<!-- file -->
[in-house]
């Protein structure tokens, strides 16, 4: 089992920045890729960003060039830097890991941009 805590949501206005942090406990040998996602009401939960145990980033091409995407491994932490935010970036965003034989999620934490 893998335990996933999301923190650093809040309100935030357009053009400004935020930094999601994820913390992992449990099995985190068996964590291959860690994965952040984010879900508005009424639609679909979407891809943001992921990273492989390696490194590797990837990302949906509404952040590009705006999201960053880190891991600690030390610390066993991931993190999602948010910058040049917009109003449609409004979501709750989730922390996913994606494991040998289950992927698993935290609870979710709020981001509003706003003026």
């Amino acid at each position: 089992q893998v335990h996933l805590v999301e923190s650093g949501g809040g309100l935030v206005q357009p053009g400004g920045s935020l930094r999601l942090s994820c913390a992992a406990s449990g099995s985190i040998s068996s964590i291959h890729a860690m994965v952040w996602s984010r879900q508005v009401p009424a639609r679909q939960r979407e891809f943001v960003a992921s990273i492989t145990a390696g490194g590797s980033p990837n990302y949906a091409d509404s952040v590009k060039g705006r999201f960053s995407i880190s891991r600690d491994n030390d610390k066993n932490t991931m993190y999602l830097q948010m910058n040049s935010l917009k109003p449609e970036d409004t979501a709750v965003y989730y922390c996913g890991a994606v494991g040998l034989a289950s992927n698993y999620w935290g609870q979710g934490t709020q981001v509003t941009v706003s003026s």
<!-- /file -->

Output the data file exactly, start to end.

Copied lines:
[in-house]
């Protein structure tokens, strides 16, 4: 089992920045890729960003060039830097890991941009 805590949501206005942090406990040998996602009401939960145990980033091409995407491994932490935010970036965003034989999620934490 893998335990996933999301923190650093809040309100935030357009053009400004935020930094999601994820913390992992449990099995985190068996964590291959860690994965952040984010879900508005009424639609679909979407891809943001992921990273492989390696490194590797990837990302949906509404952040590009705006999201960053880190891991600690030390610390066993991931993190999602948010910058040049917009109003449609409004979501709750989730922390996913994606494991040998289950992927698993935290609870979710709020981001509003706003003026």
């Amino acid at each position: 089992q893998v335990h996933l805590v999301e923190s650093g949501g809040g309100l935030v206005q357009p053009g400004g920045s935020l930094r999601l942090s994820c913390a992992a406990s449990g099995s985190i040998s068996s964590i291959h890729a860690m994965v952040w996602s984010r879900q508005v009401p009424a639609r679909q939960r979407e891809f943001v960003a992921s990273i492989t145990a390696g490194g590797s980033p990837n990302y949906a091409d509404s952040v590009k060039g705006r999201f960053s995407i880190s891991r600690d491994n030390d610390k066993n932490t991931m993190y999602l830097q948010m910058n040049s935010l917009k109003p449609e970036d409004t979501a709750v965003y989730y922390c996913g890991a994606v494991g040998l034989a289950s992927n698993y999620w935290g609870q979710g934490t709020q981001v509003t941009v706003s003026s």